Mercedes’ problems with starting are beginning to become a problem as the Formula One season resumes after its summer break at this weekend’s Belgian Grand Prix.
World champion Lewis Hamilton and teammate Nico Rosberg, his main championship rival, have been beaten off the mark in the last two races – despite locking down the front two places on the grid as usual in qualifying.
”I’m very concerned,” Mercedes head of motorsport Toto Wolff says. ”We were jumped by the two Williams at Silverstone, jumped by the two Ferraris in Hungary, which triggered the mess and the lap-one incident (when Hamilton went off the track).”
Two-time F1 champion Hamilton has failed to get away cleanly in his past three races, including the Austrian GP, where Rosberg overtook him straight away.
Mercedes may have to brace itself for more difficult starts in the second half of the season, because Spa sees the implementation of a rule change designed to make race starts more unpredictable.
With no technological radio assistance from engineers in the pitwall when it comes to which clutch settings to use, starts are again in the drivers’ hands. Communication and changes to settings will be limited on cars between when they head for the grid and the start of the race – to ensure drivers are not excessively assisted with finding the correct set-up.
The move, initiated by motorsport’s governing body, has been widely welcomed following complaints from fans that races were becoming too dull.
”They might need to make changes to it. It is a good idea, though,” Hamilton said. ”It could make for more weaving, who knows?”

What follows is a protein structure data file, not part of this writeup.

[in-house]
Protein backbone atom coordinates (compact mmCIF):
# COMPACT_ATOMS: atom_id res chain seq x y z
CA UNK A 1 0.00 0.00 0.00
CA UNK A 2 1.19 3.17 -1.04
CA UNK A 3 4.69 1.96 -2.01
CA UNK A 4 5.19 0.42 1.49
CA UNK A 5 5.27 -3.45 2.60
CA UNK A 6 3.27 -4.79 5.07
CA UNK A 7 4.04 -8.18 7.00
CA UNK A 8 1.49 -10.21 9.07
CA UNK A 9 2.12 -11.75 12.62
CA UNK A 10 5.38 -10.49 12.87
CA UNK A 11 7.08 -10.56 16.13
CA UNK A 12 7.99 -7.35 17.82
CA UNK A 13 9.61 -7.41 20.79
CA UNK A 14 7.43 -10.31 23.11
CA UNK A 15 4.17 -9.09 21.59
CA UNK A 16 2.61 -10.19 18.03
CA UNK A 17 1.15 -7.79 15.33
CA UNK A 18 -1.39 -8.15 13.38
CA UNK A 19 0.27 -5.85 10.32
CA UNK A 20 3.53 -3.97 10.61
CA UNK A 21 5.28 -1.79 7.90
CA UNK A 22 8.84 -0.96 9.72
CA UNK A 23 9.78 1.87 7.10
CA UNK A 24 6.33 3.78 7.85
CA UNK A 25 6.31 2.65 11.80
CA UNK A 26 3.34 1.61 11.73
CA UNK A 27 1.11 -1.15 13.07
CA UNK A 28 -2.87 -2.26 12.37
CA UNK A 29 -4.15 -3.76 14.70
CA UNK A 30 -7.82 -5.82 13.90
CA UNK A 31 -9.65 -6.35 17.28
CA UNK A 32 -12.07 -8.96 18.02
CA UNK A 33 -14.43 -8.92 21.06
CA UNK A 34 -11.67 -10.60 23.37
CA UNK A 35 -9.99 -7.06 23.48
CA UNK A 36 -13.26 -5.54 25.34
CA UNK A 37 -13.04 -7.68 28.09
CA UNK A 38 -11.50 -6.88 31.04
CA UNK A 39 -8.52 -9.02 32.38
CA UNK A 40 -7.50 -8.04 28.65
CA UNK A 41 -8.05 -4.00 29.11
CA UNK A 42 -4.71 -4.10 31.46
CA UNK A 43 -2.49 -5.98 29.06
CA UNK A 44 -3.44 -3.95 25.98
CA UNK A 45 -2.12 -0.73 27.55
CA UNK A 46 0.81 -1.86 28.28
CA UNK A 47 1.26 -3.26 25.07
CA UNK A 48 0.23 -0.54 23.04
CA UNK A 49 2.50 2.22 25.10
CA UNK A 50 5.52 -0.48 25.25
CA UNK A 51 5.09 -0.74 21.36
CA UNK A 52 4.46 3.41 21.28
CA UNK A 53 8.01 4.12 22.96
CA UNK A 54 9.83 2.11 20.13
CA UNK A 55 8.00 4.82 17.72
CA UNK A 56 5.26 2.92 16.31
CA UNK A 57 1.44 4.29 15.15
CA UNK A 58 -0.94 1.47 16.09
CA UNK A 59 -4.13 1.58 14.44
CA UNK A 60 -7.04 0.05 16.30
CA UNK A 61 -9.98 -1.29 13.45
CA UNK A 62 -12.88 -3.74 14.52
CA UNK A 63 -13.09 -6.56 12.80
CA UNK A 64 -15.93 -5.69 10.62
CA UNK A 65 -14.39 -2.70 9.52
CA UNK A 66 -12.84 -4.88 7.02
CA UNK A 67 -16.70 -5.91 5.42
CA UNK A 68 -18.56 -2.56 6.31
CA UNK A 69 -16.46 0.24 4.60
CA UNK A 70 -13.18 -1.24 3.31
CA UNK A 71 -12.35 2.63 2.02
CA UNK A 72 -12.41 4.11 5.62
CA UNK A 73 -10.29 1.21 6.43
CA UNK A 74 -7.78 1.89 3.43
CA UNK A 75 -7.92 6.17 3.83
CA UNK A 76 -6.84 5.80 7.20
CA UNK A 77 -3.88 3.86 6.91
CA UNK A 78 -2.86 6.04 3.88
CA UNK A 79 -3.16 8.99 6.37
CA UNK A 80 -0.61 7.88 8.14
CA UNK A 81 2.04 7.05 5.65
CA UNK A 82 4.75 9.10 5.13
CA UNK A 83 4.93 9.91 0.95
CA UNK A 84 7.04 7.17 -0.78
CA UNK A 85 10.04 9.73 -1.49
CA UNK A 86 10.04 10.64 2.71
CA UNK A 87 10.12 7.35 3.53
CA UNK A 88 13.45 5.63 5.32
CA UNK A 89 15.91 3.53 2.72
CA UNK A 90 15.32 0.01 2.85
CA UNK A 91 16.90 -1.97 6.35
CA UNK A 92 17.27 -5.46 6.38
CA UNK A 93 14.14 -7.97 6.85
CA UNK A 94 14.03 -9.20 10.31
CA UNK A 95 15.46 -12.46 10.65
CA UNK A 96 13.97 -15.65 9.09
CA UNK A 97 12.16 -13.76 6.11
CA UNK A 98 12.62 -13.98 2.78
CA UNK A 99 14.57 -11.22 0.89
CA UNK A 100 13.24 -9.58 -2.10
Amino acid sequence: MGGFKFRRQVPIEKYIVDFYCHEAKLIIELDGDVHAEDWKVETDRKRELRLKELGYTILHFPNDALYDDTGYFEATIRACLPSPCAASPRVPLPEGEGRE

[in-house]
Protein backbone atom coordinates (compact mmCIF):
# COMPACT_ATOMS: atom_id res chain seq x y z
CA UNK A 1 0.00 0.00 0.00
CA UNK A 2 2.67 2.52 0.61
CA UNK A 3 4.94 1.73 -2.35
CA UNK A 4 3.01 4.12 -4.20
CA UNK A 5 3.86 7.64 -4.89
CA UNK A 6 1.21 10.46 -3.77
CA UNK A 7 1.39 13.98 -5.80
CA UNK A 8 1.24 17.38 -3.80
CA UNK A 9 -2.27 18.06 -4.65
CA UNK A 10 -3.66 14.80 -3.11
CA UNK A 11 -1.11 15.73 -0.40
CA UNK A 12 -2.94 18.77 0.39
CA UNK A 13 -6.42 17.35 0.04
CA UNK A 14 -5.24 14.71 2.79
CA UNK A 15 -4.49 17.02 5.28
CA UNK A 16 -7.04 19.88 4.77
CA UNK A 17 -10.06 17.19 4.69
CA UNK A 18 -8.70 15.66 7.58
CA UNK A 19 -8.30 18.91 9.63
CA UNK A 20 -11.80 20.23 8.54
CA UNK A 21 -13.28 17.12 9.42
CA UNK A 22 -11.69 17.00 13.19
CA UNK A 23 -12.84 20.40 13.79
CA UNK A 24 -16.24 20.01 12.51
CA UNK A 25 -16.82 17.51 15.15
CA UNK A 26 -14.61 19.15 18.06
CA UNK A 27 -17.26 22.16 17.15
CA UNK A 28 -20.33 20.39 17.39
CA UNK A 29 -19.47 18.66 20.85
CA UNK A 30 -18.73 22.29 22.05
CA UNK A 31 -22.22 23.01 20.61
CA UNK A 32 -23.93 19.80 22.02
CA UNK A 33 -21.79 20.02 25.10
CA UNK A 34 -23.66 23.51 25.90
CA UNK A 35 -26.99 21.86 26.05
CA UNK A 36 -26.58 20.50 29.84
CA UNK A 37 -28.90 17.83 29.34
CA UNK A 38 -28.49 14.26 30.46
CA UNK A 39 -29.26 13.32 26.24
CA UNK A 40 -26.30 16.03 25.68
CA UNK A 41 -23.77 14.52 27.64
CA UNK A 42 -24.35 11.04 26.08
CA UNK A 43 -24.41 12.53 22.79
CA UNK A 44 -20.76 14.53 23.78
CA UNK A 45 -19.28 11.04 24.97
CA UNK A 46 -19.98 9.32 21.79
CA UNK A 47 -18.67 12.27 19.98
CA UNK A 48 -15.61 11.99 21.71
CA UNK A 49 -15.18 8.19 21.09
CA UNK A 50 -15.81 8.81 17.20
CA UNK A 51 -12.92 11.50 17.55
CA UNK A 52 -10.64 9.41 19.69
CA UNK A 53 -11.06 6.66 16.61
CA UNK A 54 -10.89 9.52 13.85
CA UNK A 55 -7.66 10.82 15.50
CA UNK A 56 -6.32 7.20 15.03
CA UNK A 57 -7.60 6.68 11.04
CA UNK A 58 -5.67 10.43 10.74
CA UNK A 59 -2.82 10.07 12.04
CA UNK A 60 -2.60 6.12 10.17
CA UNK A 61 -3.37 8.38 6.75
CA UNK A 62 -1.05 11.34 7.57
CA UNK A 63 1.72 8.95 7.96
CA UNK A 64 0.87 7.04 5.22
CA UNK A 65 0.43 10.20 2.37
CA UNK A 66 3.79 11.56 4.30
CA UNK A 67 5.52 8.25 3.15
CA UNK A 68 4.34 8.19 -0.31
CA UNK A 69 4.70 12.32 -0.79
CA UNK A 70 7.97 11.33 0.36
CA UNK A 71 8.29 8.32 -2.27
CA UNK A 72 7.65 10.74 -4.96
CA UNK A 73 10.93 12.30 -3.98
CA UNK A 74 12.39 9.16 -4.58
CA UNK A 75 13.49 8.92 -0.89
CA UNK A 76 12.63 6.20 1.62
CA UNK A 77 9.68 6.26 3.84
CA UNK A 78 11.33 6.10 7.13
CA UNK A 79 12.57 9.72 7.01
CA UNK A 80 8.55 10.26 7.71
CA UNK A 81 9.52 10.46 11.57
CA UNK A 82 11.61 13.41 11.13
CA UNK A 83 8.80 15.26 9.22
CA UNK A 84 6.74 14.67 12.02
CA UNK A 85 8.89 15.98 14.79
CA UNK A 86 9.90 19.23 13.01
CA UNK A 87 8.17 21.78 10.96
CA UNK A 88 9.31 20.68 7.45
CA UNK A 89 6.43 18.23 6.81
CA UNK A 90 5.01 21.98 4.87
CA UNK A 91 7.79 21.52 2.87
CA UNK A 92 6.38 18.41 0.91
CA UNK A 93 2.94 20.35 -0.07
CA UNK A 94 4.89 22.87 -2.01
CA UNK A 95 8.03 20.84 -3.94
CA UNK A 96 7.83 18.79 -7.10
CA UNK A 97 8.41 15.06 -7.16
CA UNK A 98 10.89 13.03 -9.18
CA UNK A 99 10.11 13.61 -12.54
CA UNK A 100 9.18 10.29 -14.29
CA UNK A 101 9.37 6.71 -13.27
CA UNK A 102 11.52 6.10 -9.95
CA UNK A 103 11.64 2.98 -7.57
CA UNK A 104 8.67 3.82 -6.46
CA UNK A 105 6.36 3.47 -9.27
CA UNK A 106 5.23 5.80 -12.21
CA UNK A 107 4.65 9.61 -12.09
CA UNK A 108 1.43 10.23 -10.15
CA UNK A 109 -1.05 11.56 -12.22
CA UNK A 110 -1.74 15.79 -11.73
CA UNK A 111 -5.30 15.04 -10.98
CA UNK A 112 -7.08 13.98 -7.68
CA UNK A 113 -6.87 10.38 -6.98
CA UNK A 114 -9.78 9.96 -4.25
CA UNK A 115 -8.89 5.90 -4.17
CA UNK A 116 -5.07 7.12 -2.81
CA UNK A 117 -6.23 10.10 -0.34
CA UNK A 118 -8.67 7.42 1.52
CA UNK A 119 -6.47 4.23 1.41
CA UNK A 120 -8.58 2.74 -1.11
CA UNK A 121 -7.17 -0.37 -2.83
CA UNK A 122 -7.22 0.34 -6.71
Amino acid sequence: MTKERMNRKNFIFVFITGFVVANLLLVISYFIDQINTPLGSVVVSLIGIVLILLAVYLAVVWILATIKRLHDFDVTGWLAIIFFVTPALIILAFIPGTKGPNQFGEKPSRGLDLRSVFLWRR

Rosberg, who is 21 points adrift of Hamilton after a clash with Red Bull’s Daniel Ricciardo late in the Hungarian GP cost him a podium place, is excited about the change.
”There is no engineer involved,” said Rosberg, who finished eighth in Hungary, with Hamilton sixth. ”If it’s a good start, it’s the driver. If it’s a bad start, it’s the driver.”
Even though the new rule arguably weakens his dominant Silver Arrows, Wolff also favors the FIA’s initiative.
”I’d rather have more variability because the driver doesn’t get it 100 per cent right, rather than the software or an engineer not calibrating it 100 per cent the right way,” Wolff said.
”So that’s the right way forward, the way it should be, the way it was in the past. We are making a tiny step backwards technology wise for the sake of the entertainment.”
Ferrari’s Sebastian Vettel, third in the championship standings, will be keen to make the most of another poor Mercedes slip – just like in Hungary, where he won the race starting from third for his second victory this season and 41st of his career.
The four-time F1 champion has trimmed the gap on Hamilton to 42 points, and another win for the Gerrman driver in Spa will worry Hamilton.
At the Hungaroring last month, Vettel was followed over the line by Daniil Kvyat and Ricciardo, who secured their first podium finishes of a difficult season for Red Bull.
After winning three races for Red Bull last year, inclduing at Spa, Ricciardo started this campaign with title ambitions. Instead, he is 151 points behind Hamilton in seventh place.
But his impressive drive in Hungary leaves him feeling optimistic of a strong performance on one of his favored tracks.
”A proper old-school grand prix for the real racing enthusiast. Great atmosphere, great fans, great beer and definitely the place to come if you like the frites (fries),” the Australian driver said. ”Only drawback is that it’ll be 30 C (86 F) with blue skies one minute and hosing down the next.”
Whereas Hungary was a compact and twisty circuit, Spa-Francorchamps has a 7-kilometer (4.3-mile) track – cutting through the forests of Belgium’s Ardennes region – and is the complete opposite with its long straights giving drivers plenty of chances to overtake. But unpredictable weather means one part of the track can be dry and another soaking wet, making tire choice difficult.